Sinterklaas committee steps down in row over switch to ‘Sooty Petes’   | THE DAILY HERALD

A “Sooty Pete.”

 ZAANSTAD–A row has broken out over the decision not to use blackface make-up in this year’s official Sinterklaas welcoming parade in Zaanstad. Public service broadcaster NTR said that “Sooty Petes” rather than traditional Black Petes (“Zwarte Pieten”) would accompany St. Nicholas for his ceremonial arrival in Zaanstad on November 17.

The portrayal of the saint’s helpers by blacked-up white actors has been the focus of protests in recent years by anti-racism activists.

However, the local organising committee in Zaanstad said on Thursday it would not be taking part in the parade because of the changes.

“We have already made considerable adjustments,” said committee member Rene de Reus. ‘We are only providing brown Petes. Not sooty Petes, because we are distancing ourselves from that.”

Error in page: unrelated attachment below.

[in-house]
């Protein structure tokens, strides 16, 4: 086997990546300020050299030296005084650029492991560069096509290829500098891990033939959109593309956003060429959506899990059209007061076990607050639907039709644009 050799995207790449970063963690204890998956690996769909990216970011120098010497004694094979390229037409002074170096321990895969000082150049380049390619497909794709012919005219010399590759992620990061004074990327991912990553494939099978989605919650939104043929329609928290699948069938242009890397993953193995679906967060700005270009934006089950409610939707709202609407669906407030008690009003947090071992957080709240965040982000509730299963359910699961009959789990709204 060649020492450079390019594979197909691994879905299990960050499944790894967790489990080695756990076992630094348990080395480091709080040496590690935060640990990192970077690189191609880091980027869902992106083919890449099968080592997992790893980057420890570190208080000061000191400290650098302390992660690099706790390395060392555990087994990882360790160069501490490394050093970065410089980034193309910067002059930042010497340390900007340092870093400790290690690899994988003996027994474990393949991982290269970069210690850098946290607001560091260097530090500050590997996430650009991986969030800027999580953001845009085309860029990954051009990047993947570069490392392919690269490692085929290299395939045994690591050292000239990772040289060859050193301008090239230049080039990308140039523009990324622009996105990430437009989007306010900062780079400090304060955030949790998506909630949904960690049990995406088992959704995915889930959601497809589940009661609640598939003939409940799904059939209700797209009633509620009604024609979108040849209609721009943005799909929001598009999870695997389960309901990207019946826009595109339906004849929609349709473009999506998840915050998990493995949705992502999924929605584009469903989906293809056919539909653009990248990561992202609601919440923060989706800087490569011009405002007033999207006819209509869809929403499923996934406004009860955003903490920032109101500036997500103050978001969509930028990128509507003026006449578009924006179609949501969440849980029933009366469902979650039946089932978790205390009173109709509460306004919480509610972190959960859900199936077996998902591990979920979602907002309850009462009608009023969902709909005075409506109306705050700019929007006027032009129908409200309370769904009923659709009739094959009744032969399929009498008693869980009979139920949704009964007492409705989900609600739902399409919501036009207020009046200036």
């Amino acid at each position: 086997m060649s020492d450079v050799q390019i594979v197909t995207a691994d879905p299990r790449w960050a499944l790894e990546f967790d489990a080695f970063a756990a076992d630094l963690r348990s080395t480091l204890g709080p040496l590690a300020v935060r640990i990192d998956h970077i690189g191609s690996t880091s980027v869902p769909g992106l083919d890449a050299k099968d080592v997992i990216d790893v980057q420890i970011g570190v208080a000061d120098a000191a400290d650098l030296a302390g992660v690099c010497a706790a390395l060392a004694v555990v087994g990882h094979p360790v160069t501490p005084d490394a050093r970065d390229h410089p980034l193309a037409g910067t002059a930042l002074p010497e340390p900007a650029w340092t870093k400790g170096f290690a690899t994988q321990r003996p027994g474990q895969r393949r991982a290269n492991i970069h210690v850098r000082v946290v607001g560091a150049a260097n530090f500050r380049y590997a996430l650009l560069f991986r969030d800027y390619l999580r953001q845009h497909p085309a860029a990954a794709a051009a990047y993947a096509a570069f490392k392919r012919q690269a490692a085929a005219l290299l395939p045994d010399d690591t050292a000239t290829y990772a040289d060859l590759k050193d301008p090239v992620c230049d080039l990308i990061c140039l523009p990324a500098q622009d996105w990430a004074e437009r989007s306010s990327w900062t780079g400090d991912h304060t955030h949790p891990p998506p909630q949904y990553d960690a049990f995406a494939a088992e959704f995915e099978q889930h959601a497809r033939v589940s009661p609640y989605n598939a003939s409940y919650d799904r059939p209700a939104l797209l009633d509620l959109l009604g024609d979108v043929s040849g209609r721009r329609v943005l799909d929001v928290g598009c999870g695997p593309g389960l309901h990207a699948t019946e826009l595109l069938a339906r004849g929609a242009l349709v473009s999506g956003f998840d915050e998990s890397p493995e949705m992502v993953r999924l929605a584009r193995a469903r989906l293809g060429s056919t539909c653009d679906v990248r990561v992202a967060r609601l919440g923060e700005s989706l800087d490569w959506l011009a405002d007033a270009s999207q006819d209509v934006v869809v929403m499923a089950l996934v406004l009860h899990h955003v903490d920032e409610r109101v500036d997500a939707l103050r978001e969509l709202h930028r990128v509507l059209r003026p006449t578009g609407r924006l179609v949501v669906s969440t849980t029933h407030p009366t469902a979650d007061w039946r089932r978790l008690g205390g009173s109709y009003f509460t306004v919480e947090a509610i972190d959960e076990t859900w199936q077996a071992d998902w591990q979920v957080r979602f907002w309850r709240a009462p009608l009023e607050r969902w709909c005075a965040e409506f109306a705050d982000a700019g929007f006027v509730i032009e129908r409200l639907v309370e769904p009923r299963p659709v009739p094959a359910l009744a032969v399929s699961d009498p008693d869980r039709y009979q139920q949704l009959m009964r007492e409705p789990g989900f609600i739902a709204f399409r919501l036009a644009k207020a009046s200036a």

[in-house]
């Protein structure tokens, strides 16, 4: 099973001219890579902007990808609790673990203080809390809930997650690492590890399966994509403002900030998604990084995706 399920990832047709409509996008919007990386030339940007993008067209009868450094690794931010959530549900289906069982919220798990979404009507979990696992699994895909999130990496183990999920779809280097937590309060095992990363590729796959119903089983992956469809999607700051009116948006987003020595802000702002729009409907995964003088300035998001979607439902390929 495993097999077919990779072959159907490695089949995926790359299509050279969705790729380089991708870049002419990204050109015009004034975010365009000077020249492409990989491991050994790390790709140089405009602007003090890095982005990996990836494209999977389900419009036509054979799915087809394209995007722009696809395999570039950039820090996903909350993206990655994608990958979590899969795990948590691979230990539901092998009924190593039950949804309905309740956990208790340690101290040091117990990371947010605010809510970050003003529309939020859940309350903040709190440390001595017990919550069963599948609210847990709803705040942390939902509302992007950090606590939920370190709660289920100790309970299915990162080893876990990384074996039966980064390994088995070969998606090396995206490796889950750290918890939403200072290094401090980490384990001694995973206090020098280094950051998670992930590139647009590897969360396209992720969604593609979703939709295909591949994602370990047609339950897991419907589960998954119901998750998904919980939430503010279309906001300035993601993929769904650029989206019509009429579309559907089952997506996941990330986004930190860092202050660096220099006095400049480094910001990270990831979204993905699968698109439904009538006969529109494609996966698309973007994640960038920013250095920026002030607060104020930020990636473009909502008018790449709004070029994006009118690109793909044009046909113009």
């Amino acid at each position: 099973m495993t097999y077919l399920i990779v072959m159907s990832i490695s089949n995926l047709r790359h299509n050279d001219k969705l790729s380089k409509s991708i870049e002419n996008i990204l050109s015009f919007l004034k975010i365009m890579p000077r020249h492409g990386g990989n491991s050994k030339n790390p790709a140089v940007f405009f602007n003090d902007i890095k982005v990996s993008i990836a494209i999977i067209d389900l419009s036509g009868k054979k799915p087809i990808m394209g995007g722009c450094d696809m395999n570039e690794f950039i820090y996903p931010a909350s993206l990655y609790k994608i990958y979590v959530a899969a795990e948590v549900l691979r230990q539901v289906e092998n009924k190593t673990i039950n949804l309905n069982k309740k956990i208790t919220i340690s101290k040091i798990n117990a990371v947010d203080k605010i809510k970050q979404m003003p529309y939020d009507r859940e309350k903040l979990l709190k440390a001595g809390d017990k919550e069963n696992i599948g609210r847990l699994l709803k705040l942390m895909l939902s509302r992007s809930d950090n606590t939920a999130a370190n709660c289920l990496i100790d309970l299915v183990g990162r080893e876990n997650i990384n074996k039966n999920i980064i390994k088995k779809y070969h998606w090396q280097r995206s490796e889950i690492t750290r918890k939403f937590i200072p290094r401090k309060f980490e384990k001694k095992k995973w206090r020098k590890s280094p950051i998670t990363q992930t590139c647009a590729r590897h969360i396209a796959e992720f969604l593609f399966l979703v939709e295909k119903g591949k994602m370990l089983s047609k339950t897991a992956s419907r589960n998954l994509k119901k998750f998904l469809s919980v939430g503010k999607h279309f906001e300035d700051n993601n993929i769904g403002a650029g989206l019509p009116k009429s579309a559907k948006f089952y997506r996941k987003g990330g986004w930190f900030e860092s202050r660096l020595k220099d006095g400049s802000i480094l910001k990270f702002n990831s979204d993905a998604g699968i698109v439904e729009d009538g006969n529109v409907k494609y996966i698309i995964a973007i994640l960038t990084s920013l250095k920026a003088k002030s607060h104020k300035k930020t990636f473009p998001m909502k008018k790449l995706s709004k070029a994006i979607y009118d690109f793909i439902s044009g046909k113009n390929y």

Black Pete has been the focus of an increasingly heated public debate in the last few years. Last year, a group of counter-activists blocked the A7 motorway in Friesland to stop anti-racism campaigners reaching Dokkum, the scene of last year’s official arrival ceremony.

NTR said it was responding to public demand to change the appearance of Sinterklaas’s entourage while remaining faithful to the original legend.

“We are not an active player in the Pete debate,” the broadcaster said in a statement. “Tradition and change go hand in hand. The Petes have soot on their faces because they go down the chimney. The more times a Pete goes down the chimney, the more soot he or she has on their face.”

In recent years, Pete has lost a number of other characteristics associated with racial stereotyping, such as thick curly hair, puffy red lips and large gold earrings. NTR said this year’s version would be more diverse, with varying hair lengths and textures.

Amsterdam city councillor and prominent anti-racism campaigner Sylvana Simons described the move as a reward for “years of effort” by activists. “At last this national tradition can become an inclusive festival for all children in the Netherlands,” she said.

De Reus said the Zaanstad committee would hold its own parade a week later featuring traditional Petes. Eight other regional committees are participating in the official event, providing a total of 165 Petes.

De Reus argued that anonymity was essential to preserve the mystique of the black Pete character. “It’s the end of your career once you’re recognised,” he said.

Source: The Daily Herald